This is one of the truly great things in Elder Scrolls, the quests are found everywhere and in a fairly natural and organic manner, you then head out to do the ones you feel like doing. Lucan's store is a cosy place, and the amount of detail is vastly superior to Oblivion.
Unlike previous games you aren't locked in place during a conversation, but you can start talking to a person and then have a look around or just walk away. It's saves us a lot of button presses and it also makes the game more accessible and player friendly. It turns out Lucan wants an object called Golden Claw, and we're off to look for it.
Unlike many other RPG's where everyone you encounter automatically wants to slay you, Dovahkiin can relax as he goes about his business. This really strikes us when we run into a giant with a club resting on his shoulder. He takes a look at you, but he's not aggressive and as long as Dovahkiin doesn't provoke anything, he walks calmly by.
It turns out the Golden Claw is not going to be easy to find and that we have to travel to Throat of the World, the highest peak in all of Skyrim to get in. As we make our way there it gets colder and finally the snow starts coming down. Todd Howard explains that they have created a bunch of different textures for various depths of snow, but that they have developed a system that calculates the amount of snow that falls and then leaves it on the ground. The end result is both beautiful and believable.
At Bleak Falls we run into the first dragon. But it's just a brief encounter as Todd runs into a cave and starts making his way through the cobweb. The lighting is magnificent and the urge to explore grows amongst the audience. Todd Howard says they've tried to make the caves and dungeons more varied than in Oblivion, and the caves will be covered with moss, ice various rock and other things.
This cave is full of things we are used to from old adventure films. Skeletons, obscure puzzles, secret books, undead warriors who rise from their grave, mystic objects, dragon writings and... a dragon priest. One of the new additions is shouts you learn through dragon writing. In total there are 24 to learn, each with three words. These ancient words have a cool down and don't deplete a mana metre or such.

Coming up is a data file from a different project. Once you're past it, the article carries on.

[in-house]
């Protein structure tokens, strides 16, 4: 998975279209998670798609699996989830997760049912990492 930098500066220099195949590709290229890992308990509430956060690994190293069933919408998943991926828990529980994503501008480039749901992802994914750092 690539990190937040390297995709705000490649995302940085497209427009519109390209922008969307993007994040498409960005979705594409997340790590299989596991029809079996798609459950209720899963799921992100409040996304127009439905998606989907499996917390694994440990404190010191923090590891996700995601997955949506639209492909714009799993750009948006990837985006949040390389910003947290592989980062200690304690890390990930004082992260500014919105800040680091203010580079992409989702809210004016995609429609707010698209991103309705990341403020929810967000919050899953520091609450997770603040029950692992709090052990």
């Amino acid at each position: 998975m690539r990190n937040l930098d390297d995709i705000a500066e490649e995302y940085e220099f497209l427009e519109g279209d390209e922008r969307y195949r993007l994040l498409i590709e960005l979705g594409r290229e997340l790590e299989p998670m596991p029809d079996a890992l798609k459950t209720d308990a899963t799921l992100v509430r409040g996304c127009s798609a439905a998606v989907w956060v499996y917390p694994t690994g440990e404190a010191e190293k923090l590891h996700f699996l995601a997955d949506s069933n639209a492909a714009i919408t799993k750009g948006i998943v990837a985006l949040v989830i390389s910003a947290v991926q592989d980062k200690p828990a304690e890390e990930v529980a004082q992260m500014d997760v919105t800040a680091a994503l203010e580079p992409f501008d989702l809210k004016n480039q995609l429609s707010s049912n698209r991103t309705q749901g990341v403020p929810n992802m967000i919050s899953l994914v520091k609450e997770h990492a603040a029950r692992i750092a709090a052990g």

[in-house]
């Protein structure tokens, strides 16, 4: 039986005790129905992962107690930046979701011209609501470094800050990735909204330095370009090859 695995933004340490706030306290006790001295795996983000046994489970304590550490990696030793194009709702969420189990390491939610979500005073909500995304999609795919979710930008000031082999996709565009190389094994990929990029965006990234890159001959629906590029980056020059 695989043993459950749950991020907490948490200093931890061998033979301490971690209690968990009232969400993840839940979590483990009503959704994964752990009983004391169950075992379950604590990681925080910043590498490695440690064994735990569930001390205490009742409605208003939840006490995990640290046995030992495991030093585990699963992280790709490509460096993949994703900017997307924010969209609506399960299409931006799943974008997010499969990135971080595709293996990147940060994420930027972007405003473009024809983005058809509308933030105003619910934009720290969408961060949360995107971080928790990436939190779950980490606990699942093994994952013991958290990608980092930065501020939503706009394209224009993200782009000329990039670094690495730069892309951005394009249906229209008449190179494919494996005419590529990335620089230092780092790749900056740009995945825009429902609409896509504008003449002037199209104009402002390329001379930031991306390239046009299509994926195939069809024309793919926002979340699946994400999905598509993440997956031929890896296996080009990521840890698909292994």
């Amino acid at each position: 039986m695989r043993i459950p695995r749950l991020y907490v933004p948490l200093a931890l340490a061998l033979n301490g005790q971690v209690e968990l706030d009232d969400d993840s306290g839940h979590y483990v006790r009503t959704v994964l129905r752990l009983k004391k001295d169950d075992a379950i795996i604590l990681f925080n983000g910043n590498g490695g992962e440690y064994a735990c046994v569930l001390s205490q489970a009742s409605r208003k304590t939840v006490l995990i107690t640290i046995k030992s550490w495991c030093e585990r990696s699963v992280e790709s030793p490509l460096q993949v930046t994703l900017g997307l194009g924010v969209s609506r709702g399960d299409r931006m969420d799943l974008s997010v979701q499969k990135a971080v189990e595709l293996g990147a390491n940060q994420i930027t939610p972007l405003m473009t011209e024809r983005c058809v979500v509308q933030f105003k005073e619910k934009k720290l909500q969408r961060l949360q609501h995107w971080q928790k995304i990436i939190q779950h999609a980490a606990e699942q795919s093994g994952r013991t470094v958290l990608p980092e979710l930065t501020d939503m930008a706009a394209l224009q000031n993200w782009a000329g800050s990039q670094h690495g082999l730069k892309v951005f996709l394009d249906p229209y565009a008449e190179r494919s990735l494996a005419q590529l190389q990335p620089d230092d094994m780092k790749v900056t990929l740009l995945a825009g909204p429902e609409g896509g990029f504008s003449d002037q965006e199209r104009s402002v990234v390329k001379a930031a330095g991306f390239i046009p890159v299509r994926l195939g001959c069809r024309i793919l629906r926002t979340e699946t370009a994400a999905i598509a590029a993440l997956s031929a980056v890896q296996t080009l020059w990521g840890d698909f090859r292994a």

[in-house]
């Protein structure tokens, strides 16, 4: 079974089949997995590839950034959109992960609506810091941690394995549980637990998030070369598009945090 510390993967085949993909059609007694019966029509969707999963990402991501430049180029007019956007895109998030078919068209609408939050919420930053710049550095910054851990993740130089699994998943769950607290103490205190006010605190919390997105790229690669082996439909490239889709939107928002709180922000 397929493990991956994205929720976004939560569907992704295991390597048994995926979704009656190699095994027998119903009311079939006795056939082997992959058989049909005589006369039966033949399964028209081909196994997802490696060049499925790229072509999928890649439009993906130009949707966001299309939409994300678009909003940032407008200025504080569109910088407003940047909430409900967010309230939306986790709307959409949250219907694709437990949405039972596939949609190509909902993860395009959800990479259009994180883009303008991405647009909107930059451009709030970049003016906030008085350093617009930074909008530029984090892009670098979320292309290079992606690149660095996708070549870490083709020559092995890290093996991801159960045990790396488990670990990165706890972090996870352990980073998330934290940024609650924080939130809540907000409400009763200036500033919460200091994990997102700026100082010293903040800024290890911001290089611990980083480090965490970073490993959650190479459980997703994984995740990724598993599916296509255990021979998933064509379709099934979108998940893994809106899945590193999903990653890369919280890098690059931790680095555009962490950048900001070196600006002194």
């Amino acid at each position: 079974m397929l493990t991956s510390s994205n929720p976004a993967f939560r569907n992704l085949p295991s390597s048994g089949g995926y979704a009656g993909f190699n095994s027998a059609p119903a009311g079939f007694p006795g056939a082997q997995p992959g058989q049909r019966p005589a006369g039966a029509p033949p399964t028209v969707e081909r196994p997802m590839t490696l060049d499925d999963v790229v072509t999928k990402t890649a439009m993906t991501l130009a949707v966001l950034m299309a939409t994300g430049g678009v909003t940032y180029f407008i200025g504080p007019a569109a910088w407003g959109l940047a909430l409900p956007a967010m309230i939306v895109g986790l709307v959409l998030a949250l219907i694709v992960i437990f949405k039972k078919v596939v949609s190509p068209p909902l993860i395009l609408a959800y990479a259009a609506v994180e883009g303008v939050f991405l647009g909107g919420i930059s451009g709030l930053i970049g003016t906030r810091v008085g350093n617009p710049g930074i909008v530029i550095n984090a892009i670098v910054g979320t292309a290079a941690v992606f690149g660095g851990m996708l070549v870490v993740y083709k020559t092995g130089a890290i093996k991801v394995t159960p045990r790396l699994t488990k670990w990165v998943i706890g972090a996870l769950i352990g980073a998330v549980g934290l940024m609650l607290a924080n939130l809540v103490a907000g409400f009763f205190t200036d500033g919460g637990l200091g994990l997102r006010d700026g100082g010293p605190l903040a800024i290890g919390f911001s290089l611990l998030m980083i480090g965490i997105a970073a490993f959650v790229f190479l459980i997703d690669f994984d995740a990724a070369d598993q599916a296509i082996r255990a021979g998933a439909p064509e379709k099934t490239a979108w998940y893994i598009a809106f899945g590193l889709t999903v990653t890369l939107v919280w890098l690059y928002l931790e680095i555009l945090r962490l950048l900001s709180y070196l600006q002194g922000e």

You will be able to slow down time, teleport, get dragons to assist you and much more. Coupled with 280 perks and 18 skills there is a lot to learn in The Elder Scrolls V: Skyrim. This also results in more frequent advancements in level, but these steps will be smaller. The idea is that it should be easy to get going, use your perks and not be forced to perform simple tasks for too long.
The words of the dragons are hidden here and there, and the more powerful they are, the longer they take to recharge. The writings Dovahkiin ran into were guarded by a priest and it results in the fiercest battle so far. Todd Howard shows us how to combine weapons, magic and shouts in a way that makes the wait for the November release almost unbearable.
The main attraction of the demo is the encounter with the dragon in possession of the Golden Claw. We make our way through the cave and follow a small river towards a narrow opening, as we make our way into the sunlight we see the flying beast in the sky. It seems unaware of Dovahkiin who throws a fireball his way, without hitting the target. Dragons don't take kindly to unprovoked attacks and lunges towards the ground with tremendous force.
Bethesda have really managed to make the dragons as terrifying as they intended. The dragon is enormous, looks deadly, breaths fire, stabs at you with its tail, takes off from the ground and dives in towards you. Todd Howard says they have turned down the difficulty for the sake of the demonstration, but it looks difficult enough as it is, and the idea is for the dragons to be the major boss encounters of the game.
After a long battle the dragon has finally had enough. Dovahkiin absorbs its soul and fitting music starts playing as the logo comes into view. A demo that left us wanting more.
During the questions and answer session that follows we learn that the finished adventure will include mammoths, wolves that hunt in packs and that will be just as keen to hunt a deer as they are to hunt you. You will also be able to play as a female Dovahkiin, and there will be supernatural worlds (such as the painting from Oblivion), and that they have made major strides in bug testing.
The Elder Scrolls V: Skyrim tops our list as the most anticipated title of 2011 and we can hardly wait to get out hands on it.
- System:PC, PS3, Xbox 360
- Developer:Bethesda Softworks
- Publisher:Bethesda Softworks
- Offline players:1
- Age limit:From 18 years
- Release date:11 November 2011